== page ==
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Selfridge Flying Field January 7[[strikethrough]]th[[/strikethrough]] to 16[[strikethrough]]th[[/strikethrough]], 1911, where he entered the novice events. He was taking only brief straightaway hops but was showing great promise. He continued his practice and later that winter took his plane to Oroville where he was soon making creditable flights. In April he had a bad smashup when the running gear caught the top of a large tree on takeoff. He was using a safety belt and was not injured, but his plane was severely damaged. About this time the Shaffer Aero Manufacturing Company was sold to Ed. Thompson and Roy Scott, two San Francisco automobile [[strikethrough]]men[[/strikethrough]] dealers and the name was changed to the California Aviation Company. Later in 1911 Meyerhoffer became affiliated with the new company in the supply business, and also did considerable flying with his own machine.

In the spring of 1912 he began flying a new Roberts-powered Curtiss-type pusher biplane for the California Aviation Company at their field at Easton, California. That season he filled several exhibition dates for the company, and in July was flying this plane at Sunset Field at Alameda, California. In August he flew at the Amador County Fair, still using the Roberts [[strikethrough]]Four[[/strikethrough]] -engined Curtiss. He was flying actively at Sunset Field through the fall and [[strikethrough]]exhibited[[/strikethrough]] at Ingleside Park, San Francisco on November 24th.

In 1913 Meyerhoffer continued [[strikethrough]]his active[[/strikethrough]] flying and also was the West Coast correspondent for [[strikethrough]]AIRCRAFT[[/strikethrough]] Aircraft Magazine. In 1914 he tested several new planes made by the California Aviation Company.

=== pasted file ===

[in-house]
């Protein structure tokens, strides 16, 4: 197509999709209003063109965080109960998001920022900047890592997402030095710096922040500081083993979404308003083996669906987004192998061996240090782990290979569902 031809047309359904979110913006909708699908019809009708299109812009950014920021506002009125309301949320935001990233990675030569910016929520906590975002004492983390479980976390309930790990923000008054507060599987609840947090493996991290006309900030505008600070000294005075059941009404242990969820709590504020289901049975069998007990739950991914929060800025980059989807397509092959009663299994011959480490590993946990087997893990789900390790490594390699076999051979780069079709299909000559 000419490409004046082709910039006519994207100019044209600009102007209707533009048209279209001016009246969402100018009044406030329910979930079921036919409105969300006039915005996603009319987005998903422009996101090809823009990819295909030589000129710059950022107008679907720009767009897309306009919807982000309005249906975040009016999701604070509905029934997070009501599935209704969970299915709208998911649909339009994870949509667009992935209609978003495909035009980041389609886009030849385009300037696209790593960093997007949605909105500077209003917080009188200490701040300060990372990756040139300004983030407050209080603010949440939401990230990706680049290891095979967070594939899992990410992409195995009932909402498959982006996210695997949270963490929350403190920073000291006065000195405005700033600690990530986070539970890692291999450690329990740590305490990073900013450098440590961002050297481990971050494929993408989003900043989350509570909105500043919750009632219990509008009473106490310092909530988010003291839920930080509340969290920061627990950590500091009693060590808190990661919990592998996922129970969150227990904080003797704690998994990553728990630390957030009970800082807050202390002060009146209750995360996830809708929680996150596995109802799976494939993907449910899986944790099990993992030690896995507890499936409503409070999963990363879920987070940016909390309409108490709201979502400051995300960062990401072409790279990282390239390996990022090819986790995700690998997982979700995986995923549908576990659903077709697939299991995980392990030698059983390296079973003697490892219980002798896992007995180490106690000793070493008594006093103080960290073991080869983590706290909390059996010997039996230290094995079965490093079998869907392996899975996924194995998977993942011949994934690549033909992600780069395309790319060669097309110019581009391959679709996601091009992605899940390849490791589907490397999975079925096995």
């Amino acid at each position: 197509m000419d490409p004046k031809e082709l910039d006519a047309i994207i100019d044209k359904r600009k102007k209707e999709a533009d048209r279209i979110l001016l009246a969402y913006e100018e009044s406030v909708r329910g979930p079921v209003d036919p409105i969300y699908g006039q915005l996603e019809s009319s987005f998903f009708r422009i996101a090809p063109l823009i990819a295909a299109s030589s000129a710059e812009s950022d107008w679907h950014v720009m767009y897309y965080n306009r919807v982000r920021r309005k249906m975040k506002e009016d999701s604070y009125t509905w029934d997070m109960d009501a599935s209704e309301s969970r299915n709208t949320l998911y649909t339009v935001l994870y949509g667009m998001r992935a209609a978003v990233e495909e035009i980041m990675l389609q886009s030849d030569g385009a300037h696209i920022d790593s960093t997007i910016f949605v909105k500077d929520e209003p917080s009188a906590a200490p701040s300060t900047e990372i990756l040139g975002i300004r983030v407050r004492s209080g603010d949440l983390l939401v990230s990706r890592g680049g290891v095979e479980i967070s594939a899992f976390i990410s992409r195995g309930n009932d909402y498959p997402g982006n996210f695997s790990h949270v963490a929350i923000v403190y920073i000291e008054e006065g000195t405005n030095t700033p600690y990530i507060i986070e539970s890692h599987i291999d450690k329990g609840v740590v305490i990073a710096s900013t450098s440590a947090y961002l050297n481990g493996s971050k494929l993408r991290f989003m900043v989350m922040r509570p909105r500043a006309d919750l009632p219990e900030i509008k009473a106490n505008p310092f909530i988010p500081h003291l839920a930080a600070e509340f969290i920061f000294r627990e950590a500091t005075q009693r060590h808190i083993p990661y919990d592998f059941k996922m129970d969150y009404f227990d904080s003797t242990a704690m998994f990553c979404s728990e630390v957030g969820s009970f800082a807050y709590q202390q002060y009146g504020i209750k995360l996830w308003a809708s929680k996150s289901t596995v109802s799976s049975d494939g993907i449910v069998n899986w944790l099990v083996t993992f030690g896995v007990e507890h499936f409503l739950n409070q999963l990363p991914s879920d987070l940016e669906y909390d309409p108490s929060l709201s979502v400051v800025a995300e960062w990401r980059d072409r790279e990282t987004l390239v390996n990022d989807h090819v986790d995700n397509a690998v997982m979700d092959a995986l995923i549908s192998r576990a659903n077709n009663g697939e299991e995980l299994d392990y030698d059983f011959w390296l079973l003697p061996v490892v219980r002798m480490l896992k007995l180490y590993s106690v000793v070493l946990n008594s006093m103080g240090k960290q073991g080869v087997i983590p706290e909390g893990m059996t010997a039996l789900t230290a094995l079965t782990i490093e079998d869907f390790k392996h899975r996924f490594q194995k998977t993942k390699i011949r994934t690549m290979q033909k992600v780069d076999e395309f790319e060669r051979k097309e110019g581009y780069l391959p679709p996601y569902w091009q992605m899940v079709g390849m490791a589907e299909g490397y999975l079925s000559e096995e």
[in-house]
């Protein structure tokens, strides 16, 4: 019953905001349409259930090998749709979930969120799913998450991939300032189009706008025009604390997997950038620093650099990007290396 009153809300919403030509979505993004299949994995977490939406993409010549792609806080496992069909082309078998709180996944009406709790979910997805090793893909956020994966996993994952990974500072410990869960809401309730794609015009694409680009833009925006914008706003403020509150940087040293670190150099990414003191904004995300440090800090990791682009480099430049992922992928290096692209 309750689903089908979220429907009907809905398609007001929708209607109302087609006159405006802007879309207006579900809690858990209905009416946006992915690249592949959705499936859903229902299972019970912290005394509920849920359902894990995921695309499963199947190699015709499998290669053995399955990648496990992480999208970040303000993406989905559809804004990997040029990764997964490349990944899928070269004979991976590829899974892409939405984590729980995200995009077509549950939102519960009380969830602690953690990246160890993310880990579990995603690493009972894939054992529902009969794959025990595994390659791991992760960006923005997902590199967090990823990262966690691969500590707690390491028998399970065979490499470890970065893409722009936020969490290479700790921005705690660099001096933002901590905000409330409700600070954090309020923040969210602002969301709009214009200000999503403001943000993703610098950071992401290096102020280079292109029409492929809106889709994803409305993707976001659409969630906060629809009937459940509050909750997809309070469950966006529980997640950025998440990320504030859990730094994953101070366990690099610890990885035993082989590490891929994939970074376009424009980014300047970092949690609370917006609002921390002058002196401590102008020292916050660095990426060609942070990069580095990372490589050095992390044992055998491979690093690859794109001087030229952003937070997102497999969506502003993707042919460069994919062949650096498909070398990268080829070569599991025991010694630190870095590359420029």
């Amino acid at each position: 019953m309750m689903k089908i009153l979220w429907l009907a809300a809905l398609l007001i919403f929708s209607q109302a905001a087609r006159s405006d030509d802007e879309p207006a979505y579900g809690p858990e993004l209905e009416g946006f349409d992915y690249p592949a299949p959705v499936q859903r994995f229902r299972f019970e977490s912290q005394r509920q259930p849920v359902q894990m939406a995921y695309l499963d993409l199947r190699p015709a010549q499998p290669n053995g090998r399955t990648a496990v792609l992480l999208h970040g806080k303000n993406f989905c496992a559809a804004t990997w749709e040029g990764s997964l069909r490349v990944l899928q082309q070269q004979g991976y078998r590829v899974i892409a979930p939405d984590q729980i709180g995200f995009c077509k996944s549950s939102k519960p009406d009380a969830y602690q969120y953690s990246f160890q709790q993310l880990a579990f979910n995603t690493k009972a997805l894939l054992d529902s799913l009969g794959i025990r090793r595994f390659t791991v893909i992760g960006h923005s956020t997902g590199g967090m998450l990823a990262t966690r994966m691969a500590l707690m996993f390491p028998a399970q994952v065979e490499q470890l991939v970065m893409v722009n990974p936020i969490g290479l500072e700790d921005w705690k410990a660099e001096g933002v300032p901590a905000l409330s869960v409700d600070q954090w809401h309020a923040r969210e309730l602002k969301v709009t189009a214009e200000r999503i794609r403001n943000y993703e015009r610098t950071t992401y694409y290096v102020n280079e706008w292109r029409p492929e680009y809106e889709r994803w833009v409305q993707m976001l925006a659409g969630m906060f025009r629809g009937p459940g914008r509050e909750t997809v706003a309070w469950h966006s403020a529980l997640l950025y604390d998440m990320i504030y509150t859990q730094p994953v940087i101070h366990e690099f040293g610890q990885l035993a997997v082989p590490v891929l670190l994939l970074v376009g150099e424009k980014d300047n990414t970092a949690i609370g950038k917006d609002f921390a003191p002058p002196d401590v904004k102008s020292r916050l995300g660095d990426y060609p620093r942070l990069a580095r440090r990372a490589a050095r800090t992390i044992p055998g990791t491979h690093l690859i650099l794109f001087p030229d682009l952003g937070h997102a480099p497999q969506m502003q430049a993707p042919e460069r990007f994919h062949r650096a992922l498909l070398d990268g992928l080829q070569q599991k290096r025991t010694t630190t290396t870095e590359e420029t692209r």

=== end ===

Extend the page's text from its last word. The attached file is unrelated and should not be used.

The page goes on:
In 1916 Meyerhoffer spent the season carrying passengers at San Diego, California, using a hydro[[strikethrough]]aero[[/strikethrough]]plane. He [[strikethrough]]was very active here and[[/strikethrough]] made [[strikethrough]]an average of[[/strikethrough]] from six to twenty flights a day and one day made forty-two. Occasionally he flew sports fishermen out to sea, first locating schools of fish from the air, then [[strikethrough]]landing in the best spot[[/strikethrough]] alighting nearby to enjoy the sport. Later that year he established an unofficial altitude record of 19,000 feet at Los Angeles and was appointed Aerial Policeman at Venice, California.

During World War I he was an instructor at West Coast flying schools and in 1918 was [[strikethrough]]chief[[/strikethrough]] in charge of the Riverside Aviation Company flying school at Riverside, California. In November of that year he did some flying for the Lougheed Aircraft Company of Santa Barbara, California.

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